When you leave your loved one in a New Mexico nursing home, you want to feel confident that someone is looking out for him or her and making efforts to reduce any hazards that could potentially lead to injury. Regrettably, however, today’s older Americans are falling and injuring themselves at alarming rates, and many residents who suffer serious falls live in nursing home or assisted living facility environments. At the Harvey & Foote Law Firm, we understand that when older people fall, serious injuries often result, and we have helped many people who suffered injury or hardship because of nursing home negligence pursue appropriate recourse.
Nursing homes should be safe places for New Mexico citizens who can no longer care for themselves due to age or infirmity. However, with approximately one-third of nursing homes cited for abuse and neglect, mistreatment of nursing home residents, including sexual assault, is a growing problem.
It is common for people to worry about how television affects children. However, you might not be aware that what your aged loved one watches in a New Mexico nursing home is also important. Due to the greater emotional fragility of many seniors, particularly those who suffer from dementia, television can have a greater impact on a senior’s emotional state.
If you have a loved one in a New Mexico nursing home, then you likely understand the importance of nursing home safety. You want to know your loved one is not going to be exposed to safety risks. The reality is, though, nursing homes often are fraught with safety issues. There are a few reasons why maintaining a safe environment is so difficult in this situation.
The U.S. Department of Health and Human Services Inspector General's office recently issued a report finding that, while patients can generally rely on hospice care to alleviate their suffering, too many hospice providers are neglecting patients and defrauding Medicare. The report compared patient records with Medicare payment data going back as far as 2005.
Assisted living communities in New Mexico offer many more amenities than a nursing home and greater independent living for a senior citizen. Whether your senior loved one should reside in an assisted living community or a nursing home depends on the level of independence your relative currently enjoys. Anyone looking at assisted living should also check carefully to see if the community offers proper care and support.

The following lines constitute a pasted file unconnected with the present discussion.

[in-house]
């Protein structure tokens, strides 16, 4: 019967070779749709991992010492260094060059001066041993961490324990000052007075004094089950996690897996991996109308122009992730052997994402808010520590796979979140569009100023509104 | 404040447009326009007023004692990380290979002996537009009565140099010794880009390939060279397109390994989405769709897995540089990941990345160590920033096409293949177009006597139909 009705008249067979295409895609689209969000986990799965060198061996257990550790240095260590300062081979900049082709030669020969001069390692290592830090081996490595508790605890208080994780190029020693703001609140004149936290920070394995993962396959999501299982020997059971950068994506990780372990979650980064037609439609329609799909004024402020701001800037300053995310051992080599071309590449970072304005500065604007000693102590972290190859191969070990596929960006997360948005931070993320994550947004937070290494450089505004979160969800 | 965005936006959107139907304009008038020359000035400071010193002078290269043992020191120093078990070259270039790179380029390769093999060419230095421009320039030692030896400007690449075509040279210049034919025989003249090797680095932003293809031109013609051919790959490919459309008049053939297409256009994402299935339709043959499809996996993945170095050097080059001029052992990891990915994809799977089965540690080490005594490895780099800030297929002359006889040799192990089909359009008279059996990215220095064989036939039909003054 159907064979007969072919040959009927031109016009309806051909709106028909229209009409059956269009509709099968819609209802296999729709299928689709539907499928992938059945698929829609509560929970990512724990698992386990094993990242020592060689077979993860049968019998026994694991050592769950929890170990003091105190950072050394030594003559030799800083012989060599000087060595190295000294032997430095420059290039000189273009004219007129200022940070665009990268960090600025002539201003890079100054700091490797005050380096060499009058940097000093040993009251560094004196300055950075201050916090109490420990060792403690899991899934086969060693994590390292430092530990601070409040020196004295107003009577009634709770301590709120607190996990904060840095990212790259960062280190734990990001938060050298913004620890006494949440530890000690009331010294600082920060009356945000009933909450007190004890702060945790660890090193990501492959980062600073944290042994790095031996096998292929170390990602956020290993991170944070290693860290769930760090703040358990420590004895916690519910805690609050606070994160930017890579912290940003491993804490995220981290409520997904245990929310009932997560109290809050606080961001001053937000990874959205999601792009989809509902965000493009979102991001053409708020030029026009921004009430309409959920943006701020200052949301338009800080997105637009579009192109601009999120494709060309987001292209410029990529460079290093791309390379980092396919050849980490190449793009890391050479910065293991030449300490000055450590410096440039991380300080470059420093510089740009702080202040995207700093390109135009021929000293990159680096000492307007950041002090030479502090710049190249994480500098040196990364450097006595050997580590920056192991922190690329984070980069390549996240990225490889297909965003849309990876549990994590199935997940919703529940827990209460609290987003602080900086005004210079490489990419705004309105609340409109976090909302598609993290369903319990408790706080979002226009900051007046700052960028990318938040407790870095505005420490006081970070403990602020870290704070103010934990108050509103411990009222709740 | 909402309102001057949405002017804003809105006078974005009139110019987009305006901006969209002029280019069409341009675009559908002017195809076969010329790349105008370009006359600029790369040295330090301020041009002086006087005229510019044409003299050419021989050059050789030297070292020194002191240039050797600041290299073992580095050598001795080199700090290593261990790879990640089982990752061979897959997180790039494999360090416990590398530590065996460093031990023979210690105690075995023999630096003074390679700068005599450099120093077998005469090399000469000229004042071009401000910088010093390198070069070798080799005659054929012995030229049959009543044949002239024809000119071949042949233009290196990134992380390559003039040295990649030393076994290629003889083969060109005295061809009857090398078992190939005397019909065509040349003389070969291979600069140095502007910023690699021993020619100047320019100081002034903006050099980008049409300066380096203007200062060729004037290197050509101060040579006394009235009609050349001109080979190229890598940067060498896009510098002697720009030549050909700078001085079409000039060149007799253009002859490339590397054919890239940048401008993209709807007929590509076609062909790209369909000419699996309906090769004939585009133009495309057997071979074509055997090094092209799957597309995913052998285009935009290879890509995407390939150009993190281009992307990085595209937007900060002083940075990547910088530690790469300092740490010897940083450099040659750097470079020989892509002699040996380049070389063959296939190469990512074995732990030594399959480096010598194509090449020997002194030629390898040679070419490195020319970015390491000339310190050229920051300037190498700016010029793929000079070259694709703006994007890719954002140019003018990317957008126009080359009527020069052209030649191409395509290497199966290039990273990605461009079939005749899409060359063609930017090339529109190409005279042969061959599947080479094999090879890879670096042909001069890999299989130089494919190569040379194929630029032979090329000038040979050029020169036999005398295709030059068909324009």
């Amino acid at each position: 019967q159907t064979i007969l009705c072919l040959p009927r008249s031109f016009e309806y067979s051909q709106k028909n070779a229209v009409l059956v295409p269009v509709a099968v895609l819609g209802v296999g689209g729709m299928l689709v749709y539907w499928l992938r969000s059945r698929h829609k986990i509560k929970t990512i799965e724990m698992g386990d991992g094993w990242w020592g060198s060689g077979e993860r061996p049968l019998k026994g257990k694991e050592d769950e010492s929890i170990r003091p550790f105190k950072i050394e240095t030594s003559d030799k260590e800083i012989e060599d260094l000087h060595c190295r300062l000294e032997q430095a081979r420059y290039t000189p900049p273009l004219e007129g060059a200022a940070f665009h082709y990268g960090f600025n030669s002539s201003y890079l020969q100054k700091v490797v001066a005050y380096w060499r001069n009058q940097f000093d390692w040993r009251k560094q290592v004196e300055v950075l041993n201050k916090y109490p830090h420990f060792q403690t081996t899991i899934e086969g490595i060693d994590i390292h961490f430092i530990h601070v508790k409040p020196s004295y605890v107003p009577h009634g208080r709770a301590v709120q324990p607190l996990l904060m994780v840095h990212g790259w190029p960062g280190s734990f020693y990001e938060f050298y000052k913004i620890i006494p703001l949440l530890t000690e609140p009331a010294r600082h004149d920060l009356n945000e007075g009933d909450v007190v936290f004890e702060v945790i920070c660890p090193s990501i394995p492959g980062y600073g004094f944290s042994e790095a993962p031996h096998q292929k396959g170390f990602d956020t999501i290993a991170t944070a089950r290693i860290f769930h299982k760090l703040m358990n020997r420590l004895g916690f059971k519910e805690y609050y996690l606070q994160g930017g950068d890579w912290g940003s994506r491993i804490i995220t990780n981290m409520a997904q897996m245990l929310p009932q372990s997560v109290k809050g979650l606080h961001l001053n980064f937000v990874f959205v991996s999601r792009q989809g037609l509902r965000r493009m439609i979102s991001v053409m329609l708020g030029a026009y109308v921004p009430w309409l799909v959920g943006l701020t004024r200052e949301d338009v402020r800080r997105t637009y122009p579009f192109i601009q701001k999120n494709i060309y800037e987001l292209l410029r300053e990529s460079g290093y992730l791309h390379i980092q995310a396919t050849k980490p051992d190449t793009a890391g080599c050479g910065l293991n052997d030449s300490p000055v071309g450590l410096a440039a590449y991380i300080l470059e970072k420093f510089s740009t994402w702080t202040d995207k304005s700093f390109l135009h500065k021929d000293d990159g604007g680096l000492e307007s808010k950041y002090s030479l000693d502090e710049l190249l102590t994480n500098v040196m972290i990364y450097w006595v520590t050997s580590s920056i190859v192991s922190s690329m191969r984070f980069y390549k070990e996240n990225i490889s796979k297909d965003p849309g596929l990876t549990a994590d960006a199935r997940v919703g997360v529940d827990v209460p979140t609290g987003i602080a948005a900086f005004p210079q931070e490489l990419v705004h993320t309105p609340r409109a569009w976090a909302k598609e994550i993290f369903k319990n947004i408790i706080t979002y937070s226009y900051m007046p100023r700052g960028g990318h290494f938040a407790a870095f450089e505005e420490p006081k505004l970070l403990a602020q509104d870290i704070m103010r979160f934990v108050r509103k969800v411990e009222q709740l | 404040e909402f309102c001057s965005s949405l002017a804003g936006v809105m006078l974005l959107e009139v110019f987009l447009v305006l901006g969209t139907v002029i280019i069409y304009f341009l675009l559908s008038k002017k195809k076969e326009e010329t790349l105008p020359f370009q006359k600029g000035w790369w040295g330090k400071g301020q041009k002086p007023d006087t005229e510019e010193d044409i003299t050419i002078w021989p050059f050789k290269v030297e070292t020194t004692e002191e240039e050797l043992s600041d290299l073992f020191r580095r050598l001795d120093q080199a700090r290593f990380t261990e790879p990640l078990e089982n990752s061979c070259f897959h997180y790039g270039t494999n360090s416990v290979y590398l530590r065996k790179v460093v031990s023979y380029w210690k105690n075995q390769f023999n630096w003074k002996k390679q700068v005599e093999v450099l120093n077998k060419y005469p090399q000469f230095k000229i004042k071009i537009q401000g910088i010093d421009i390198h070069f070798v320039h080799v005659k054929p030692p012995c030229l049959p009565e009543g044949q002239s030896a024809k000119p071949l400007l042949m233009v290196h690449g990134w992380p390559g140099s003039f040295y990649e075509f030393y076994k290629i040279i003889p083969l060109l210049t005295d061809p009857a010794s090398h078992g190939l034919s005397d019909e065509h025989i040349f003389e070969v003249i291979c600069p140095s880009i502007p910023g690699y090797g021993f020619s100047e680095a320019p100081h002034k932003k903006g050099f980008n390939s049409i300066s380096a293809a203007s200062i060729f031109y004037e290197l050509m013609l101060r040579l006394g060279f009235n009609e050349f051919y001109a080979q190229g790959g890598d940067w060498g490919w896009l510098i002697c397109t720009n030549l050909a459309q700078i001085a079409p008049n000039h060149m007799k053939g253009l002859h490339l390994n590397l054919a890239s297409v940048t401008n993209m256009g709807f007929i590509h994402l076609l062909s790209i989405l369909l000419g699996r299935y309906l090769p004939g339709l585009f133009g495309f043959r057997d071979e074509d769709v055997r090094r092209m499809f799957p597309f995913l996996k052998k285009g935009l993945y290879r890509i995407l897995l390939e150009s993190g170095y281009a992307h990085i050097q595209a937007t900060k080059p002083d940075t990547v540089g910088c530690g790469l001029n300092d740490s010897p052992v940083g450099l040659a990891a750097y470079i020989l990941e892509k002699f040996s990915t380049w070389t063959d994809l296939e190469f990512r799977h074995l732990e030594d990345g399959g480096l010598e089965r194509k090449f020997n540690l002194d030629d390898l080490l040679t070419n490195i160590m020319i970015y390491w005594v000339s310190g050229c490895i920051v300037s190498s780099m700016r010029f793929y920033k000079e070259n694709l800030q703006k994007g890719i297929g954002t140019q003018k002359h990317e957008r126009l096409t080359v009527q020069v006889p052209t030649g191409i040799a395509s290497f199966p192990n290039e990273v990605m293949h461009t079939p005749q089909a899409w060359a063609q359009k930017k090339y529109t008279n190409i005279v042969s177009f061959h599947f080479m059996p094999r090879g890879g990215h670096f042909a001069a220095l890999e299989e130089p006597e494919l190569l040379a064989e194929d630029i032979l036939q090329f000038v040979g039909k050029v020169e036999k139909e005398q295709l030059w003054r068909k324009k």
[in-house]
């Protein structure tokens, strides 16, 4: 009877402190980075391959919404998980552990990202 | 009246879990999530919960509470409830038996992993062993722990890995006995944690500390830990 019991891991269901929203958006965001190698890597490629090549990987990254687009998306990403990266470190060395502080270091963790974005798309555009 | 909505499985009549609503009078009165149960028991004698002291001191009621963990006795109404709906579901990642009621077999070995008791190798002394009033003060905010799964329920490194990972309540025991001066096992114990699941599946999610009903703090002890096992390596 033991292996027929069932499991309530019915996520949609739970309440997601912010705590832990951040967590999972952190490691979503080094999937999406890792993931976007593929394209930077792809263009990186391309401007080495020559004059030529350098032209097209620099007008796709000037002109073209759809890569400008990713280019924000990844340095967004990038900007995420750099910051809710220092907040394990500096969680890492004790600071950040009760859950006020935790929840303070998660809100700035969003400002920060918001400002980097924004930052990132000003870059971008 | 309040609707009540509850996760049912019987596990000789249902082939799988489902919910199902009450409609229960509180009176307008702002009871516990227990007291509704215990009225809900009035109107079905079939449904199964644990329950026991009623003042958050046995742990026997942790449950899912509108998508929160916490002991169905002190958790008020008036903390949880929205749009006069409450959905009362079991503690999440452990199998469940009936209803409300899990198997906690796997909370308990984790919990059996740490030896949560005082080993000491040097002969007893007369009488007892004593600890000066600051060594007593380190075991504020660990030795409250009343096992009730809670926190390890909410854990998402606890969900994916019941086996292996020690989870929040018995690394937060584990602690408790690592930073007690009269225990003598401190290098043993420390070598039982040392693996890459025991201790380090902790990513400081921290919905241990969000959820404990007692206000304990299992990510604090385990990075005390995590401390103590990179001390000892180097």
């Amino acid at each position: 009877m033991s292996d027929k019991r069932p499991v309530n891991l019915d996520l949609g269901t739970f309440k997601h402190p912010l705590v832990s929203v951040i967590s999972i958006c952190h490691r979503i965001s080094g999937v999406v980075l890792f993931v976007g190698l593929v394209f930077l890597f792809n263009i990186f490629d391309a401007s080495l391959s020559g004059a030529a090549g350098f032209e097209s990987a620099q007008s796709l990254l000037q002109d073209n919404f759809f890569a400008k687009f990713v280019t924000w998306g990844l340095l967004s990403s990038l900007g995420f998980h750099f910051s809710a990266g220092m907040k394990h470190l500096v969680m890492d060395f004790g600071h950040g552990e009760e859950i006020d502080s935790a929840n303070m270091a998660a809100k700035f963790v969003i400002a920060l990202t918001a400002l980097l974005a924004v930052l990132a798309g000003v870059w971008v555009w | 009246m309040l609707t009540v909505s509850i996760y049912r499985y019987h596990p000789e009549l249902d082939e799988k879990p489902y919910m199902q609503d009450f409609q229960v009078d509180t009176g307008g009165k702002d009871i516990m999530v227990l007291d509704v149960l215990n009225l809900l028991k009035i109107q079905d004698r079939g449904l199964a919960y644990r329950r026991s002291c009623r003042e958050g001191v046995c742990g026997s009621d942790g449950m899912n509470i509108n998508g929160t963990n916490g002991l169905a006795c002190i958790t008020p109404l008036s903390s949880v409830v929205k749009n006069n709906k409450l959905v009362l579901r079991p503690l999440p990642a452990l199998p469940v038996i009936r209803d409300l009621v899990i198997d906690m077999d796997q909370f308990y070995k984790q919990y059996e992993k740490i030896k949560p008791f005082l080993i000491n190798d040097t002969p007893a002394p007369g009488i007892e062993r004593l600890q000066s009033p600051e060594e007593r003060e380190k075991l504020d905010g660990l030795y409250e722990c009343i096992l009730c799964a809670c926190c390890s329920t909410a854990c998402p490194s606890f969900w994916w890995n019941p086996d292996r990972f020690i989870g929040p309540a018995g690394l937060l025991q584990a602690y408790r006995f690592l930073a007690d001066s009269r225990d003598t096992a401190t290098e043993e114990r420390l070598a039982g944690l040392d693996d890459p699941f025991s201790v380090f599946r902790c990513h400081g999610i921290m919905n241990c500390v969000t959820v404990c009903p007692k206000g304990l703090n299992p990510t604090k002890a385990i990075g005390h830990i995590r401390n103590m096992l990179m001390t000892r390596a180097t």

If you are a New Mexico resident with a parent living in a nursing home or continuing care facility, you probably want to assume that the care they receive there is equal or superior to the care that you, yourself, would provide. Regrettably, however, this is not always the case, with nursing home abuse, neglect and understaffing all rampant problems across New Mexico and the rest of the nation. At The Harvey & Foote Law Firm, we recognize that bed sores are one of many problems that can arise when nursing home staff fail to uphold the duties of their job, and we have helped many residents and their families who developed bedsores because of nursing home neglect seek appropriate recourse.
While looking for a facility for your senior loved one to live, like an active living community or a nursing home, pay attention to the presence of stairs. According to the Centers for Disease Control, one out of every four seniors suffers a fall each year. Stairs can be a fall hazard for New Mexico seniors, and depending on the health of your relative, a set of stairs can be very dangerous.
While summer can be a great time to enjoy some fun in the sun, for senior citizens summer may be far from the happiest time of the year. Rising temperatures can pose serious health risks to New Mexico seniors, and although many people want their older loved ones to enjoy some sunlight, the truth is that great care must be taken with seniors and outdoor heat, particularly seniors who live in nursing homes.
Loved ones of seniors want to promote the independence of their aging relatives whenever possible, such as finding New Mexico retirement communities that encourage them to use a kitchen to cook their own food. But kitchens can pose serious risks to seniors, particularly those who suffer cognitive impairments. Anyone who has an elderly loved one in a retirement community or a nursing home should first examine their senior's ability to handle a cooking environment.